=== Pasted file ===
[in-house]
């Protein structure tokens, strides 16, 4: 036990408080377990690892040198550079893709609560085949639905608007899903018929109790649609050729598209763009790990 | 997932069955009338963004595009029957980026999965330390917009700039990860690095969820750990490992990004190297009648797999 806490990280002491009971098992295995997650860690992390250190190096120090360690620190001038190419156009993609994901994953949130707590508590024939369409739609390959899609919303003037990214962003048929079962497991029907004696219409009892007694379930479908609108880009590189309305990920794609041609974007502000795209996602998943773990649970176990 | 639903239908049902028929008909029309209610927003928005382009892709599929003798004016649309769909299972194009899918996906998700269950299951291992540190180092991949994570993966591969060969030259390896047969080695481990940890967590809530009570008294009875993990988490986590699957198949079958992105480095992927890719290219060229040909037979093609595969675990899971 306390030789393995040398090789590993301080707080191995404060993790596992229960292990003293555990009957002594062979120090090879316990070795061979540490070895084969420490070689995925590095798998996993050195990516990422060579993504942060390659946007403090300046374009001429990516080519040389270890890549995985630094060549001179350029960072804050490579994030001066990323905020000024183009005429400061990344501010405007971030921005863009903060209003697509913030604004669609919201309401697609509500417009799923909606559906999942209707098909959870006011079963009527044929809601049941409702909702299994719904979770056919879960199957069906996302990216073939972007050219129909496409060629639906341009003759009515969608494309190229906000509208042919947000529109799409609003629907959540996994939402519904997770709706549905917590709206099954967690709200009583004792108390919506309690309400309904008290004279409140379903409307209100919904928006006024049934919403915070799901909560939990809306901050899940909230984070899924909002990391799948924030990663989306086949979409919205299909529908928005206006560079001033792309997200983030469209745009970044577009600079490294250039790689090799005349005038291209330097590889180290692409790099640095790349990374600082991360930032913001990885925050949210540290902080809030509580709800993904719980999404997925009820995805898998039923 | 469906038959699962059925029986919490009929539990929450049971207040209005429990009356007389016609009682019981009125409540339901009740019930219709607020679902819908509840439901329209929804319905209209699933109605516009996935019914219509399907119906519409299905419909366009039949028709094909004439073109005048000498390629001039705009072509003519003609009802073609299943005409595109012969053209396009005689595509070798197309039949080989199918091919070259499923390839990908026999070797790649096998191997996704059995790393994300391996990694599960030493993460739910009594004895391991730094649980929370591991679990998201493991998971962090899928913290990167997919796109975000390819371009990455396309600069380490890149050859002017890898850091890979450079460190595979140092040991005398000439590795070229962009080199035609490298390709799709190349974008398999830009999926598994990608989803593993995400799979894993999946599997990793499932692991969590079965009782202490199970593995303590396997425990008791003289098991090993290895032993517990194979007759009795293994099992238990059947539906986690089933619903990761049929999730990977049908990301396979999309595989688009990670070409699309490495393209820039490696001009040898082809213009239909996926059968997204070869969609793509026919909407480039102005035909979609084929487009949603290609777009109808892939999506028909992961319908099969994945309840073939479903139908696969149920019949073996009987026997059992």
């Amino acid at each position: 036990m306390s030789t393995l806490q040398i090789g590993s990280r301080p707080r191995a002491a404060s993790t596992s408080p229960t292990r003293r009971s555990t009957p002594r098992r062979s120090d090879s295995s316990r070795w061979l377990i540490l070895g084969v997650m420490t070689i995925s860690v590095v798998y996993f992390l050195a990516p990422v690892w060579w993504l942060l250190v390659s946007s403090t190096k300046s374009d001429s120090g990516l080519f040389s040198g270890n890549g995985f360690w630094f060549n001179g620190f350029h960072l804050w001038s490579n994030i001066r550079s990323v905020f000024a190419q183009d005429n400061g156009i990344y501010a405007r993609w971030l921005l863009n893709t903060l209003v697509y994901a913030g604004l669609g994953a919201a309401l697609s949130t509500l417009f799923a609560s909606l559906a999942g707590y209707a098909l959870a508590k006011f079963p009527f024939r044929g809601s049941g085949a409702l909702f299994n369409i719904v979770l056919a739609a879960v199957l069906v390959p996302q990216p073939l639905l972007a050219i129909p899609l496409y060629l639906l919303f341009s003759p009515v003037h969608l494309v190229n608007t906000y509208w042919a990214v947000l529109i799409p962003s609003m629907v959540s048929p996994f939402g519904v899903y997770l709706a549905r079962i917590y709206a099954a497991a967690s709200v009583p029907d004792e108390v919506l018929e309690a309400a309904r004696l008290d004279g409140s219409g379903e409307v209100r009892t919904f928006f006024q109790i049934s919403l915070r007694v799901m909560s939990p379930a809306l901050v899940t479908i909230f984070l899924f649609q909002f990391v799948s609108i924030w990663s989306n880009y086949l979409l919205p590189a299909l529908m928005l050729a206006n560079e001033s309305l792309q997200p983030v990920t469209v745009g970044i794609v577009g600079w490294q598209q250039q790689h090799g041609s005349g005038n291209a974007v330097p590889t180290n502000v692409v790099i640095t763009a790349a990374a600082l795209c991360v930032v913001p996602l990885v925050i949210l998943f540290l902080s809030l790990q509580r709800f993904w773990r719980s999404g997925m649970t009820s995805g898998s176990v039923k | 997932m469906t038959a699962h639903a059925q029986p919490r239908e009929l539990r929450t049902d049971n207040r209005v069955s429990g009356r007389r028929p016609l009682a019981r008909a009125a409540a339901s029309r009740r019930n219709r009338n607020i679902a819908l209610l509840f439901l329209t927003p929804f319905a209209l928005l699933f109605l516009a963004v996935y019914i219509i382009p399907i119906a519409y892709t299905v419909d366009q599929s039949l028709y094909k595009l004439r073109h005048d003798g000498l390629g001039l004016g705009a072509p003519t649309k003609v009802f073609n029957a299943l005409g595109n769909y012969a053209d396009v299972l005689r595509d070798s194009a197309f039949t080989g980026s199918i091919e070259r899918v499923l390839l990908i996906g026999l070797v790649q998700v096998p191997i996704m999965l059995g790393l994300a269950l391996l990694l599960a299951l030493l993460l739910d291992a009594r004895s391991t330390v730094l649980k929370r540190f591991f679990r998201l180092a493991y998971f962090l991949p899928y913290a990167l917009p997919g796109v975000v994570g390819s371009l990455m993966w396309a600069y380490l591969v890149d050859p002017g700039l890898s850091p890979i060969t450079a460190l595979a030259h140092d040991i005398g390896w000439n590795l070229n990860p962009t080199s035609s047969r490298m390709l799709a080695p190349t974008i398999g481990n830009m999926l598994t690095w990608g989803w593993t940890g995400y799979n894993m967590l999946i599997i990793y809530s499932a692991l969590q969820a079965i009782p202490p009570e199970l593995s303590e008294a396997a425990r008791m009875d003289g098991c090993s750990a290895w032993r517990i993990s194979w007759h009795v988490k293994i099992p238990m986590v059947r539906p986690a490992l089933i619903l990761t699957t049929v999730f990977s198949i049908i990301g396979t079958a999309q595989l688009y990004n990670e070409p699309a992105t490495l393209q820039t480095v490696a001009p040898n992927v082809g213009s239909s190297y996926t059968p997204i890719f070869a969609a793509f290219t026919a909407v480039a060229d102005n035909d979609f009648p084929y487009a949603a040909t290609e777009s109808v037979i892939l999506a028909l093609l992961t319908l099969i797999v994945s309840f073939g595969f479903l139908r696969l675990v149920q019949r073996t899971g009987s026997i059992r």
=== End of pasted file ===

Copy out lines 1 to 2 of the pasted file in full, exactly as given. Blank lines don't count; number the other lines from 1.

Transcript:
[in-house]
């Protein structure tokens, strides 16, 4: 036990408080377990690892040198550079893709609560085949639905608007899903018929109790649609050729598209763009790990 | 997932069955009338963004595009029957980026999965330390917009700039990860690095969820750990490992990004190297009648797999 806490990280002491009971098992295995997650860690992390250190190096120090360690620190001038190419156009993609994901994953949130707590508590024939369409739609390959899609919303003037990214962003048929079962497991029907004696219409009892007694379930479908609108880009590189309305990920794609041609974007502000795209996602998943773990649970176990 | 639903239908049902028929008909029309209610927003928005382009892709599929003798004016649309769909299972194009899918996906998700269950299951291992540190180092991949994570993966591969060969030259390896047969080695481990940890967590809530009570008294009875993990988490986590699957198949079958992105480095992927890719290219060229040909037979093609595969675990899971 306390030789393995040398090789590993301080707080191995404060993790596992229960292990003293555990009957002594062979120090090879316990070795061979540490070895084969420490070689995925590095798998996993050195990516990422060579993504942060390659946007403090300046374009001429990516080519040389270890890549995985630094060549001179350029960072804050490579994030001066990323905020000024183009005429400061990344501010405007971030921005863009903060209003697509913030604004669609919201309401697609509500417009799923909606559906999942209707098909959870006011079963009527044929809601049941409702909702299994719904979770056919879960199957069906996302990216073939972007050219129909496409060629639906341009003759009515969608494309190229906000509208042919947000529109799409609003629907959540996994939402519904997770709706549905917590709206099954967690709200009583004792108390919506309690309400309904008290004279409140379903409307209100919904928006006024049934919403915070799901909560939990809306901050899940909230984070899924909002990391799948924030990663989306086949979409919205299909529908928005206006560079001033792309997200983030469209745009970044577009600079490294250039790689090799005349005038291209330097590889180290692409790099640095790349990374600082991360930032913001990885925050949210540290902080809030509580709800993904719980999404997925009820995805898998039923 | 469906038959699962059925029986919490009929539990929450049971207040209005429990009356007389016609009682019981009125409540339901009740019930219709607020679902819908509840439901329209929804319905209209699933109605516009996935019914219509399907119906519409299905419909366009039949028709094909004439073109005048000498390629001039705009072509003519003609009802073609299943005409595109012969053209396009005689595509070798197309039949080989199918091919070259499923390839990908026999070797790649096998191997996704059995790393994300391996990694599960030493993460739910009594004895391991730094649980929370591991679990998201493991998971962090899928913290990167997919796109975000390819371009990455396309600069380490890149050859002017890898850091890979450079460190595979140092040991005398000439590795070229962009080199035609490298390709799709190349974008398999830009999926598994990608989803593993995400799979894993999946599997990793499932692991969590079965009782202490199970593995303590396997425990008791003289098991090993290895032993517990194979007759009795293994099992238990059947539906986690089933619903990761049929999730990977049908990301396979999309595989688009990670070409699309490495393209820039490696001009040898082809213009239909996926059968997204070869969609793509026919909407480039102005035909979609084929487009949603290609777009109808892939999506028909992961319908099969994945309840073939479903139908696969149920019949073996009987026997059992």